BTI 2020 Country Report Pakistan | Land Portal
BTI 2020 Country Report Pakistan

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May 2020
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This report is part of the Bertelsmann Stiftung’s Transformation Index (BTI) 2020. It covers the period from February 1, 2017 to January 31, 2019. The BTI assesses the transformation toward democracy and a market economy as well as the quality of governance in 137 countries. More on the BTI at

ABSTRACTED FROM EXECUTIVE SUMMARY: The most important event in Pakistan during the period under review was the 2018 general election. This was the third general election in a row in which rival civilian individuals and parties contested each other at the ballot box for seats in the legislatures and the chance to form a government. Moreover, it was the second consecutive transfer of power from one elected civilian government to another. The 2018 general election saw Imran Khan’s populist-leaning party, the Pakistan Tehreek-e-Insaf, become the largest national party in terms of popular votes as well as seats in the National Assembly, and marked the second consecutive democratic transfer of power. However, the military establishment retains enormous influence and is the country’s most powerful political actor, dominating security policy and foreign relations and engaging in interventions that put significant pressure on civilian authorities. The election process featured the deployment of a massive number of security personnel and was mostly peaceful – no small feat in a populous country threatened by ethnic and sectarian militancy and foreign intrigue. However, opposition figures and the Pakistan Institute of Legislative Development and Transparency regarded the election as unfair in important ways. There was pressure from the establishment on some candidates; the incumbent prime minister was charged with corruption and disqualified by the Supreme Court in 2017, and was ultimately forced to resign and jailed two weeks before the polls; and thousands of other members of his party were accused of corruption. In addition to the pre-poll rigging, there is evidence of post-poll rigging as well, with party workers excluded from the count at polling stations.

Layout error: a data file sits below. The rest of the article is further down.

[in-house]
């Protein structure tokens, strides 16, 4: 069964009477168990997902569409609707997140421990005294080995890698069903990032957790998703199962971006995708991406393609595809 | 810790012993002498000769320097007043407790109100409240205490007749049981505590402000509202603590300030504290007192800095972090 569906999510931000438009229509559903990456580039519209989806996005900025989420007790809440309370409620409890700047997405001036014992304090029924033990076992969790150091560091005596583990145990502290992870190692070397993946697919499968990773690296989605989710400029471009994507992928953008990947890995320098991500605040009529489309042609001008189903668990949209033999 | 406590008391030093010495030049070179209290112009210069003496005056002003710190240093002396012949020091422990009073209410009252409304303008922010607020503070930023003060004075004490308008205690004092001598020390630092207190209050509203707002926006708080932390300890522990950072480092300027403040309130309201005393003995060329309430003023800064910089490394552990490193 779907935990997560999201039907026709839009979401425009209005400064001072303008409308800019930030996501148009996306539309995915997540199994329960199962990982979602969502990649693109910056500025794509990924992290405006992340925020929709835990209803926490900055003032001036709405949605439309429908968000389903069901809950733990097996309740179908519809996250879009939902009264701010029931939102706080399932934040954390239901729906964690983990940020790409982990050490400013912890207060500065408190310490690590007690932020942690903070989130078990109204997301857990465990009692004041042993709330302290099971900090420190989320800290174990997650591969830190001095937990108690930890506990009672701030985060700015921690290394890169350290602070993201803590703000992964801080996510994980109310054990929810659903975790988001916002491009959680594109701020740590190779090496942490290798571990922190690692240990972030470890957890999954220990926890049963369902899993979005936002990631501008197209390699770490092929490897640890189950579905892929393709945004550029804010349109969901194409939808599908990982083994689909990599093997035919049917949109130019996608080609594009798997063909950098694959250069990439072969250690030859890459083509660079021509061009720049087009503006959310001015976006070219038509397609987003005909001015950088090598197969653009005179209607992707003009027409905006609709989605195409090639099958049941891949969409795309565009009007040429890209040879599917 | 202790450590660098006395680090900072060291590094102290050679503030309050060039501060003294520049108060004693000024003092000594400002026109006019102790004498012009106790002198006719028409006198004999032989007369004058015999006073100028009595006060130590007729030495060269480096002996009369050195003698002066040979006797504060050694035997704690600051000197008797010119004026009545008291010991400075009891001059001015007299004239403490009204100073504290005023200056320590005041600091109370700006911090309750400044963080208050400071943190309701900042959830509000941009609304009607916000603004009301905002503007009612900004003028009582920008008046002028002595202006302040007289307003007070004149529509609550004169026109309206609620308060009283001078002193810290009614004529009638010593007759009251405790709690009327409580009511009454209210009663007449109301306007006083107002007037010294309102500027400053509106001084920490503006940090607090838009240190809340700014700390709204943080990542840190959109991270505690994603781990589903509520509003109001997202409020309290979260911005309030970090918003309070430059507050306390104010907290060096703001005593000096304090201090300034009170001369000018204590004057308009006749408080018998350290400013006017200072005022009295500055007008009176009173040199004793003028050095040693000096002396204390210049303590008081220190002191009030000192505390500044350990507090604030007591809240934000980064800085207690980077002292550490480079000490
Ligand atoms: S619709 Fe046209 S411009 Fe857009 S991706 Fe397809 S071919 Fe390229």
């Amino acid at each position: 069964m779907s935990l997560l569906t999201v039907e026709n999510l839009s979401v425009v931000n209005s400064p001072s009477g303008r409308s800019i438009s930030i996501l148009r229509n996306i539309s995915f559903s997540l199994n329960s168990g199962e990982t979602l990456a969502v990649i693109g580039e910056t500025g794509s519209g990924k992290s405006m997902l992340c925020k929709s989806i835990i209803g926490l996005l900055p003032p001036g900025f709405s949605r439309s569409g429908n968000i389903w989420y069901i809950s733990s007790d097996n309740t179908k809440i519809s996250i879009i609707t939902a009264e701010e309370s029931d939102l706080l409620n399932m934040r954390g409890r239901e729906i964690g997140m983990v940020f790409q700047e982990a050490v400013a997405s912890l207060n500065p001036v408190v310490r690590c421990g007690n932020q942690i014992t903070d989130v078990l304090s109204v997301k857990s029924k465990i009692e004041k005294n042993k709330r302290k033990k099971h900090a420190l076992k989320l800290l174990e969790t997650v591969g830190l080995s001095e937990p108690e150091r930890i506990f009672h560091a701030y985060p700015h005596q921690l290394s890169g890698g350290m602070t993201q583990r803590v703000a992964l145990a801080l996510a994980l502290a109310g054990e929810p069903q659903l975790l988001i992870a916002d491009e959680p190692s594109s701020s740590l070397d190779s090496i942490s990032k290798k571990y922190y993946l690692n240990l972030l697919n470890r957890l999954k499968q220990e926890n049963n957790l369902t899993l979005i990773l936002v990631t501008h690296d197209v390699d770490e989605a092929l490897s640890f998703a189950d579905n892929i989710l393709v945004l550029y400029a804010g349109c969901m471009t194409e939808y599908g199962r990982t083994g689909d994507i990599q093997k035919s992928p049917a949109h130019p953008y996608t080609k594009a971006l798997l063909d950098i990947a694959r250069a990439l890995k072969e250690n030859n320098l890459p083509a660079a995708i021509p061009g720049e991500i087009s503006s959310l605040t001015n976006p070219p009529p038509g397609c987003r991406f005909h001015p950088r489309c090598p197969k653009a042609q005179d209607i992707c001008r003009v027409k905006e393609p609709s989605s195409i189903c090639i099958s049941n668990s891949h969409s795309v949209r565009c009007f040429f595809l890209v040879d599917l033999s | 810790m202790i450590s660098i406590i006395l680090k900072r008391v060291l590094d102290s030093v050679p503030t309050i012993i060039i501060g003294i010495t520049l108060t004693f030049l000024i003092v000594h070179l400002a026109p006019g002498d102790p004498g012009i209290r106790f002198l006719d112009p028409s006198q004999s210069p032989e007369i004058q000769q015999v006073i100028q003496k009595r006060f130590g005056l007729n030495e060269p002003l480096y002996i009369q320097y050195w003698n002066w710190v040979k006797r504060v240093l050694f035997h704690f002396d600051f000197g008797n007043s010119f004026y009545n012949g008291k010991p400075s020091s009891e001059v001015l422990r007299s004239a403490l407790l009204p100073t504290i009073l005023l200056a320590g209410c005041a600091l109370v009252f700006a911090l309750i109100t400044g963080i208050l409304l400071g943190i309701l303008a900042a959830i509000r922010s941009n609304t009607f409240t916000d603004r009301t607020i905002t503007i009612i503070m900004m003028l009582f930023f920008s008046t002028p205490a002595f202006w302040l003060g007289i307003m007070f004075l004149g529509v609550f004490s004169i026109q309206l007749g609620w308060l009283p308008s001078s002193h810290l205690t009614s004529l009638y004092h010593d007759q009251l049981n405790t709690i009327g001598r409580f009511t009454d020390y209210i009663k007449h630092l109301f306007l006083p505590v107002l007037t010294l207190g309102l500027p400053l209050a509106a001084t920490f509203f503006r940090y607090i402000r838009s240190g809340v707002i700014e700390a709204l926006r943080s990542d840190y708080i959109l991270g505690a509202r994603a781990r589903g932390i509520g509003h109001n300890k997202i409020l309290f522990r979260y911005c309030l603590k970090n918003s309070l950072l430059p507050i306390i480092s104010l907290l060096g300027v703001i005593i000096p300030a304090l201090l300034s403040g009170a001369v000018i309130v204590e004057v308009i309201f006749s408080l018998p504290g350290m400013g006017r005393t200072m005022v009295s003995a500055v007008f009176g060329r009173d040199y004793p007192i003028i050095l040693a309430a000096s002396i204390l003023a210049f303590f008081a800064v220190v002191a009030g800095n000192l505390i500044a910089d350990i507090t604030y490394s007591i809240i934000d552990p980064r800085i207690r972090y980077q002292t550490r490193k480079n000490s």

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Bertelsmann Stiftung

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